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Chesto Means Business

Back Bay businesses look to a future after the Hynes

Anime Boston was a major gathering at the Hynes Convention Center in 2015. Aram Boghosian for The Boston Globe/File 2015

Way back when he was running for governor, Mitt Romney floated the sale of the Hynes Convention Center, and the Back Bay Association was one of the first groups to come out against the idea.

Flash forward 17 years. The Hynes faces the auction block again. The Back Bay business group is back, too, but it’s taking a decidedly different tack. Rather than oppose a sale outright, the association will seek a guarantee that whatever development goes in its place will include a significant amount of meeting space. The goal: to replace the economic boost that the Hynes has provided the Back Bay for years.


The association’s president, Meg Mainzer-Cohen, is gathering the forces of Hynes supporters, starting with a meeting on Thursday. On the invite list are representatives of trade groups and neighboring businesses.

She isn’t wasting any time. Governor Charlie Baker’s administration publicly proposed selling the Hynes just last week; the Massachusetts Convention Center Authority’s board, which Baker essentially controls, dutifully approved it.

The money from the Hynes would help pay for a long-awaited expansion of the much larger Boston Convention & Exhibition Center. David Gibbons, the authority’s executive director, essentially put it this way: Let’s make one awesome events facility, rather than run two buildings with flaws.

That’s great for the South Boston Waterfront, where the BCEC has been an important anchor since opening in 2004. Not so great for the Back Bay.

The Back Bay Association, an assemblage that includes some of the city’s biggest companies, has some leverage. The Hynes sale needs legislative approval. House Speaker Bob DeLeo and Senate President Karen Spilka on Monday signaled an openness to the idea, though neither one appears sold on it yet.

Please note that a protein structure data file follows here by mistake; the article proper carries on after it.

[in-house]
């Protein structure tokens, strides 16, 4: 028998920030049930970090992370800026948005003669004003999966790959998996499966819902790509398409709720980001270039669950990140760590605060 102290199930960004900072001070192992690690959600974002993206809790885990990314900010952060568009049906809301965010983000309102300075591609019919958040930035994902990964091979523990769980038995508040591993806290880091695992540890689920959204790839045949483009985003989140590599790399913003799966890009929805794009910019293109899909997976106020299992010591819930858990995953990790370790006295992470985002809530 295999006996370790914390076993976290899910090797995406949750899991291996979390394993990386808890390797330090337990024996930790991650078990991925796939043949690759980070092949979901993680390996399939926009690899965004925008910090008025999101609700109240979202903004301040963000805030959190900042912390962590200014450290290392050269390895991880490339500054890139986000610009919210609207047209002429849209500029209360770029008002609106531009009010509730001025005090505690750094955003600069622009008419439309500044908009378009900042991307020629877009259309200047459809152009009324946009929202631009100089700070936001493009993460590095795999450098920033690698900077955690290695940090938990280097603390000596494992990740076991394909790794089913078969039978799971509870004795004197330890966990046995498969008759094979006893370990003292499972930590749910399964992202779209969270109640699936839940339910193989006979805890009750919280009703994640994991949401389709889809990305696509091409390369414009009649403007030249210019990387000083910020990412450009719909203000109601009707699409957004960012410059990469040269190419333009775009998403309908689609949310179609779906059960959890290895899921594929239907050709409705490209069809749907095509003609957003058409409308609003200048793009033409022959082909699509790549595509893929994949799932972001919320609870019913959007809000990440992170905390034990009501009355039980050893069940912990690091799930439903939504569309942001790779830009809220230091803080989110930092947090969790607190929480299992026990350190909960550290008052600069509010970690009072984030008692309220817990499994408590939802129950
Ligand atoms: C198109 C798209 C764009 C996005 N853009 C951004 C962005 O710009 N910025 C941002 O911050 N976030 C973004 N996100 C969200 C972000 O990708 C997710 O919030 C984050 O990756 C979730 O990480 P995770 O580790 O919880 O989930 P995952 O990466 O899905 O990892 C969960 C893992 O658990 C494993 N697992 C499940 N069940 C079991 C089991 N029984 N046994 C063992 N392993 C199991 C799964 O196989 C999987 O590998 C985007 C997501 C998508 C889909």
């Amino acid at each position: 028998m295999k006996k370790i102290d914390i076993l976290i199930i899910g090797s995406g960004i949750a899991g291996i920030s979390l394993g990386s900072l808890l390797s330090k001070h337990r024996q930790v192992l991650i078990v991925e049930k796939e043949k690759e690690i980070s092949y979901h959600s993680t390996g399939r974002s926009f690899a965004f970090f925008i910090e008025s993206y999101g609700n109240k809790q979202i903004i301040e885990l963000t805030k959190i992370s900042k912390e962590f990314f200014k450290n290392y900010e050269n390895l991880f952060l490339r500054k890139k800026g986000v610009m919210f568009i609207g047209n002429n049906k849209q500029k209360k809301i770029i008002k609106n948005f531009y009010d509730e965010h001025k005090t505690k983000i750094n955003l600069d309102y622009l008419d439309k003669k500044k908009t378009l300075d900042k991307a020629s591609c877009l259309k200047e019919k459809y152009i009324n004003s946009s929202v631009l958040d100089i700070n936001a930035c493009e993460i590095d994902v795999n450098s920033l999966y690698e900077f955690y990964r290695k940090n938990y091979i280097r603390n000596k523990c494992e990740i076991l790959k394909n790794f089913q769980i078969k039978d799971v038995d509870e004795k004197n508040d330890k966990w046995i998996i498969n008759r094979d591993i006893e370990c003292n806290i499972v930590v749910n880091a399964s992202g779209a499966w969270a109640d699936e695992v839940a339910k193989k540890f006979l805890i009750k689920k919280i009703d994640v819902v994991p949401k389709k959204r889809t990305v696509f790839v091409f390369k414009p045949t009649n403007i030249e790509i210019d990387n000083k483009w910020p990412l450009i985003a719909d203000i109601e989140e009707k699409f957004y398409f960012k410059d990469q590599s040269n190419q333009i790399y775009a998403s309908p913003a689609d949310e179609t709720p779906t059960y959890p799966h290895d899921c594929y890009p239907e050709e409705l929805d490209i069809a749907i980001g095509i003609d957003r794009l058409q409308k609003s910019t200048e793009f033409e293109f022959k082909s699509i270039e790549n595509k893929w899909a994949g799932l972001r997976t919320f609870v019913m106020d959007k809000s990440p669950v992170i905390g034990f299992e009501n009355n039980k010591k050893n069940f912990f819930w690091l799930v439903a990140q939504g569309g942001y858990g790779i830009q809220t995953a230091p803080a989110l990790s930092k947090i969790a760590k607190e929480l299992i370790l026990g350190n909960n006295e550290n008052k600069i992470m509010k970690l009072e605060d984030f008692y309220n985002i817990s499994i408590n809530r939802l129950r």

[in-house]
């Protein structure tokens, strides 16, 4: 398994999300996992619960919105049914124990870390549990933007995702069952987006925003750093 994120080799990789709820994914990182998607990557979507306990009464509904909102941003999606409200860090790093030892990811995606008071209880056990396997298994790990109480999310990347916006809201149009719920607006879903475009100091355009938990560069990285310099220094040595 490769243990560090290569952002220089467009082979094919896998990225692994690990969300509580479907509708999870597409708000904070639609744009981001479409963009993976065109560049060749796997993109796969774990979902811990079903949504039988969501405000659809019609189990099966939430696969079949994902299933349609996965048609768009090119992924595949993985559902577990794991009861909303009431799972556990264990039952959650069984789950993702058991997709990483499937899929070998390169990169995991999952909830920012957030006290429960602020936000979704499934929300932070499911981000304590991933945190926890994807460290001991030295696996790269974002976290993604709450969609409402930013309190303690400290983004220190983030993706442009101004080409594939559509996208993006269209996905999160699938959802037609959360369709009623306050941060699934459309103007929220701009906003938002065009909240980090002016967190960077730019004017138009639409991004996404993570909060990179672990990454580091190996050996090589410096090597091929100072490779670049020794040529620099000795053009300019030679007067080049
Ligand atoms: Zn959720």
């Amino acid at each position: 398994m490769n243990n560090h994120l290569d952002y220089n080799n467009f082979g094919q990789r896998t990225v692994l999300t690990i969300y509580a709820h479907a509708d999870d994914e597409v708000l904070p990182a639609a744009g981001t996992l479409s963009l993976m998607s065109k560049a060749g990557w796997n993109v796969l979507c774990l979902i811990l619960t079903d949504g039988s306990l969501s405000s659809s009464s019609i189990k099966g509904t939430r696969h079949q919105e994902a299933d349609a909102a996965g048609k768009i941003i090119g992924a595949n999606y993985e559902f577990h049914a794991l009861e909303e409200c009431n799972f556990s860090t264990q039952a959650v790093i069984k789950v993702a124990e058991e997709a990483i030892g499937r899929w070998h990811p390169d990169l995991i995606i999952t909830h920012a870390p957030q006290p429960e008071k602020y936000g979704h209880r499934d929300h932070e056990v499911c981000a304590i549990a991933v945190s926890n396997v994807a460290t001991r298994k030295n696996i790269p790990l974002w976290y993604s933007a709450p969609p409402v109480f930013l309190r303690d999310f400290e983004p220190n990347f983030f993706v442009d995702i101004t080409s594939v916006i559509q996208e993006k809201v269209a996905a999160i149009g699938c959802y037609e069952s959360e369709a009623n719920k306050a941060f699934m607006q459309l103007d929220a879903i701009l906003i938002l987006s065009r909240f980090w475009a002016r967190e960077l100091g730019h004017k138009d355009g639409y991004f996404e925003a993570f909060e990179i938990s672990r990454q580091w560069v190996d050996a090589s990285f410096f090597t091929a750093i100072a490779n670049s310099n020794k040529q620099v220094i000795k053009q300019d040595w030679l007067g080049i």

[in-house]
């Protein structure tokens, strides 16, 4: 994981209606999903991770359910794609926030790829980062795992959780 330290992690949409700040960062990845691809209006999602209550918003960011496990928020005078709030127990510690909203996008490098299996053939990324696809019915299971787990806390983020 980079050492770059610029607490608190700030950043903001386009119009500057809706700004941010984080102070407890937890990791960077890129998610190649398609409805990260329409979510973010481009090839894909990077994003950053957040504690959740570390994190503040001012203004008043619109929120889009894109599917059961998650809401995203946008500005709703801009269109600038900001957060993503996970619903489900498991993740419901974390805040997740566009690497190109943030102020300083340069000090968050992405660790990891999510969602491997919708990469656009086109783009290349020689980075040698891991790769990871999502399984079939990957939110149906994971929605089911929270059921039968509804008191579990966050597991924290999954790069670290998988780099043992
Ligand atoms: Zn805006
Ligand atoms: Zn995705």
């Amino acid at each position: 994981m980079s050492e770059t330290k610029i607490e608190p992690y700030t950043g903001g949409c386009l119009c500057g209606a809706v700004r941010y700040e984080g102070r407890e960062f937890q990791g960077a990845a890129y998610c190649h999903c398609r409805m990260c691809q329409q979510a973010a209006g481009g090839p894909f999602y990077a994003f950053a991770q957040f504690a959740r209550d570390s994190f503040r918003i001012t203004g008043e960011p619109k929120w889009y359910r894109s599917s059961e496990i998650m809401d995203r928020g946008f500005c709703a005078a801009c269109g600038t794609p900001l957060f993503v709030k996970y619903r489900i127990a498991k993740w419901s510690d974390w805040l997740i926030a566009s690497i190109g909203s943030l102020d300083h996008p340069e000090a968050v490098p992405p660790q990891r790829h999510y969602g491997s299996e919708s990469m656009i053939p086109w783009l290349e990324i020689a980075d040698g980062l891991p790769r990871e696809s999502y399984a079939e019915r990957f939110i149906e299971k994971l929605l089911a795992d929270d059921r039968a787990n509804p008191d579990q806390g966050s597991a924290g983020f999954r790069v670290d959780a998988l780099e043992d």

Here’s what Mainzer-Cohen wants: The state’s bidding parameters for the Hynes should require that any proposal include at least 150,000 square feet of privately run meeting space. That’s roughly half of the total event space in the Hynes today. But with the Back Bay center often reporting occupancy rates below 50 percent, it makes sense to aim for a smaller replacement.


Mainzer-Cohen also wants an independent assessment of the economic impact from the sale, before the Legislature moves ahead, and a pledge that bidders with Back Bay connections will be given preference. She doesn’t mention any by name. But Boston Properties could be a logical contender, given its ownership of the adjacent Prudential Center complex, where it also has its corporate headquarters.

And her wish list includes funds for a marketing program to help overcome any losses at Back Bay businesses if the building is sold.

Walk along Boylston or Newbury streets during a big event at the Hynes, and you’ll see evidence of the impact: swarms of conventioneers, often with ID badges hanging around their necks, crowding into restaurants and shops. It’s this ready-made audience that Mainzer-Cohen fears will evaporate.

So why not oppose the sale outright, as in 2002?

This time, the concept is much further along. Signed, sealed and delivered, as Mainzer-Cohen puts it. In contrast, Romney proposed a sale on the campaign trail — he wasn’t even in office yet. The idea prompted months of public hand-wringing before it was dropped during the Romney administration’s tenure.

Even with the recent Red Line breakdown and Registry of Motor Vehicles controversy, Baker still has tremendous political capital. Yes, some Back Bay hoteliers are grumbling behind the scenes; one even called the sale a punch in the gut at a private meeting last week. Finding one willing to publicly take on a popular governor over this issue is another matter entirely.


Unite Here Local 26 president Brian Lang seems to agree with Mainzer-Cohen’s approach. Rather than stand in the way of the Hynes legislation, Lang says his hotel workers union will probably try to ensure protections for the hospitality industry are included.

There’s some hope that redeveloping the Hynes site could be a net positive for the neighborhood. The Baker administration cites lackluster attendance numbers. But Mainzer-Cohen says the figures reflect a self-fulfilling prophesy, because the convention center authority prioritized convention and hotel bookings for the BCEC in recent years, slowly starving its smaller sibling.

Competition from the BCEC doomed the Bayside Expo in Dorchester, and Fidelity Investments will soon shutter the exhibit hall at the World Trade Center in South Boston. Can a Back Bay convention center avoid that fate? Maybe not the Hynes. But Mainzer-Cohen is beginning the groundwork to ensure another rival emerges from its ashes.

Jon Chesto can be reached at Follow him on Twitter @jonchesto.